(There’s a tiny icon in the bottom-left corner of each image showing its orientation: from the feet, from the left, and face-on looking straight in. Each image is a thin slice so only those organs “in the slice” are seen. Those above and below that layer are not visible.)
The cancer is bright in the PET scan because it has gobbled up the radioactive sugar water they injected an hour earlier. Everything else is dimmer because it’s not as voracious. (Some organs, the liver and kidneys for example, are squeezing some of the sugar out so they are a little brighter, but not as bright as the tumor.)
I think of the malignancy as about the size–and character–of a big cockroach that’s stuck halfway down my throat.
If that seems revolting, then you understand my attitude toward it.
We are poisoning it along with any little parts that may have broken off. That’s the Chemotherapy I’ve received over the past five weeks. Chemotherapy’s goal is to kill any cells floating around elsewhere. (If it helps kill the cockroach, that’s a good thing.)
And we’re burning the main carcass with a high-energy beam of protons. That’s the Proton Beam radiation I get five times a week, Monday through Friday, for a total of twenty-five whacks.
In the left-most image, you can imagine the stream of particles coming in and up from the bottom left through the black (air in the lung) and passing under the big round pink blob to reach the tumor. The beam passes just above the spine and the protons are powered up to the exact amount of energy so they penetrate skin, bone and whatever, but then stop–come to a complete halt–inside the tumor. The energy in the beam accumulates in the tumor and literally cooks it.
(No, I don’t taste or smell anything at any time.)
That’s the first half of the radiation treatment.
The bed is then swung around 180 degrees and a second treatment, this time from the right, shoots in and burns the tumor from that side.
Each “zap” is a series of brush strokes that, a line at a time, “paint” the cancer with high-energy particles. The beam is very tightly focused and is directed–stroked–across the tumor until the whole thing, and every level within it, has been exposed.
During treatment, I can hear each stroke. (The sound comes from several feet away–it’s not protons hitting flesh.)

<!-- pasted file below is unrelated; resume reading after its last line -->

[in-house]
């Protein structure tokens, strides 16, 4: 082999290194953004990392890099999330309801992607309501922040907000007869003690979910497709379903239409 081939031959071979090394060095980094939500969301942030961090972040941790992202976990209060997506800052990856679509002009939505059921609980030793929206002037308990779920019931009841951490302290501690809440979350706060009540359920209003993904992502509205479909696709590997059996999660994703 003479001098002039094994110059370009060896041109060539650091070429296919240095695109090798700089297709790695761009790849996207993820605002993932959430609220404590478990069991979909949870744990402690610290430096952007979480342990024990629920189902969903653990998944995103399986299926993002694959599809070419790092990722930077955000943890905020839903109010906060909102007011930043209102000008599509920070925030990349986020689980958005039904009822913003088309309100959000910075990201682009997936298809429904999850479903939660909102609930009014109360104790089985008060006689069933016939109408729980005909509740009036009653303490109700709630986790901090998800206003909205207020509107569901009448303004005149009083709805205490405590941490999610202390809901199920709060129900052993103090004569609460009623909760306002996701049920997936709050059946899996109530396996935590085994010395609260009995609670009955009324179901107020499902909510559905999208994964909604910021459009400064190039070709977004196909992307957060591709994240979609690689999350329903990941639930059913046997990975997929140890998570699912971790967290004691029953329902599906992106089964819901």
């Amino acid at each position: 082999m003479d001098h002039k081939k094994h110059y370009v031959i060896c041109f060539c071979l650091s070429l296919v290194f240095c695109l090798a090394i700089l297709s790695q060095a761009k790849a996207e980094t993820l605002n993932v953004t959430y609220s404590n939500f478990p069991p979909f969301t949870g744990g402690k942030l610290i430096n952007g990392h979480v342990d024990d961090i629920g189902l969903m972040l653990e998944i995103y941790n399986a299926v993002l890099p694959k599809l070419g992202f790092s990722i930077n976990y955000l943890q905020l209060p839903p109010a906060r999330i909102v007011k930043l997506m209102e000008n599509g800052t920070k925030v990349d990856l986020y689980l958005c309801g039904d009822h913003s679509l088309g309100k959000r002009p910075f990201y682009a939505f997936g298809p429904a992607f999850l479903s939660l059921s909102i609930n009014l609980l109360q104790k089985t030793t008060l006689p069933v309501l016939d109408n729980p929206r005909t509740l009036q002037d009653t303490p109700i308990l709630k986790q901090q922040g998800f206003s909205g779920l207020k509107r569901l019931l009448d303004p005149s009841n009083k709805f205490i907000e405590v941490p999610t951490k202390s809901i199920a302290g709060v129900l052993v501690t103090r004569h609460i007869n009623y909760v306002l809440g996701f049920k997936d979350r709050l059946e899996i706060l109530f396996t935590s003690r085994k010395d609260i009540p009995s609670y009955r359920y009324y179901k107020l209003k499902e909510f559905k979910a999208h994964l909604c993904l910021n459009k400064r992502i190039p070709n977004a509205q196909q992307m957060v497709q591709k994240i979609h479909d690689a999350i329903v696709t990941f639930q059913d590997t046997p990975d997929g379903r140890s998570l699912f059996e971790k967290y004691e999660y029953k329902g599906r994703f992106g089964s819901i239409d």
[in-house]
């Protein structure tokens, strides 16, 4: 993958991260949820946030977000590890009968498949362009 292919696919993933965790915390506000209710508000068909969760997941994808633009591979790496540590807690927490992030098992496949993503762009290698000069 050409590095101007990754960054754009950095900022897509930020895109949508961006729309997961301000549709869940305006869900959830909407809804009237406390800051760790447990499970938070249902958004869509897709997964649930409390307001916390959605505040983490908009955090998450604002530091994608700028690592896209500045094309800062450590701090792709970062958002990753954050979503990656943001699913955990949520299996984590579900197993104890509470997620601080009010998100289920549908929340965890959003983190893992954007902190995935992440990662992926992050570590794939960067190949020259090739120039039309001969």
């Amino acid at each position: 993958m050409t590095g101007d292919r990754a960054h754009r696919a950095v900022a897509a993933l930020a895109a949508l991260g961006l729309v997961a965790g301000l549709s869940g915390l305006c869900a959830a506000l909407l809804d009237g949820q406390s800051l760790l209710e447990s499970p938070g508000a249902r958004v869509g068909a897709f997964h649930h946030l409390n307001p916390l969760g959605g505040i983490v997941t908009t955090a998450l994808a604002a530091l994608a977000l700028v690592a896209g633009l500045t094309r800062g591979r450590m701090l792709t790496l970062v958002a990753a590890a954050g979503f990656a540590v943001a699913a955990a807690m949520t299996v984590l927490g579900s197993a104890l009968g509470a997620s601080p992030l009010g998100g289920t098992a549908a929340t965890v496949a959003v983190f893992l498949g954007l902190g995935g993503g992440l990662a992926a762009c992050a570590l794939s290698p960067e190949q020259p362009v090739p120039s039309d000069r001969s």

The staff Physicist who does the energy calculations was surprised when I correctly reported they do fifty-seven strokes from each side. He didn’t know there was a sound and he was mystified as to its origin. (For safety reasons, no one is in the treatment room except me when the beam is on.)
Each stroke sounds like someone clearing their throat. The technicians who run the equipment said they’ve never heard it either but, at my description, they nodded and said other patients have given similar reports.
There’s a one-second stroke and then a two-second silence. That repeats, for me, fifty-seven times. Then the bed is spun around and the process repeats with another fifty-seven strokes.
The Physicist noted each batch of protons takes about two seconds to accelerate to the correct energy level inside the synchrotron down the hall. I presume that’s the pause.
If I had to guess, the sound might be the protons passing through a cover plate. Or perhaps it’s the sound of the electromagnetic wiring at the end of the beam as the protons are steered with great precision into the tumor.
This coming Tuesday, that cockroach should be dead, dead, dead.
All that remains will be to surgically remove the carcass along with anything it may have pooped on, and then restructure the undamaged plumbing so it functions in a somewhat normal manner.
Will the cockroach be dead? The pathology report during surgery will let the surgeon know.
Did the cockroach poop into the nearby lymph nodes by which cancer cells could then have traveled (metastasized) to other parts of the body? The surgeon will take them out and, again, the Pathology Department will let him know.
Sometime in March.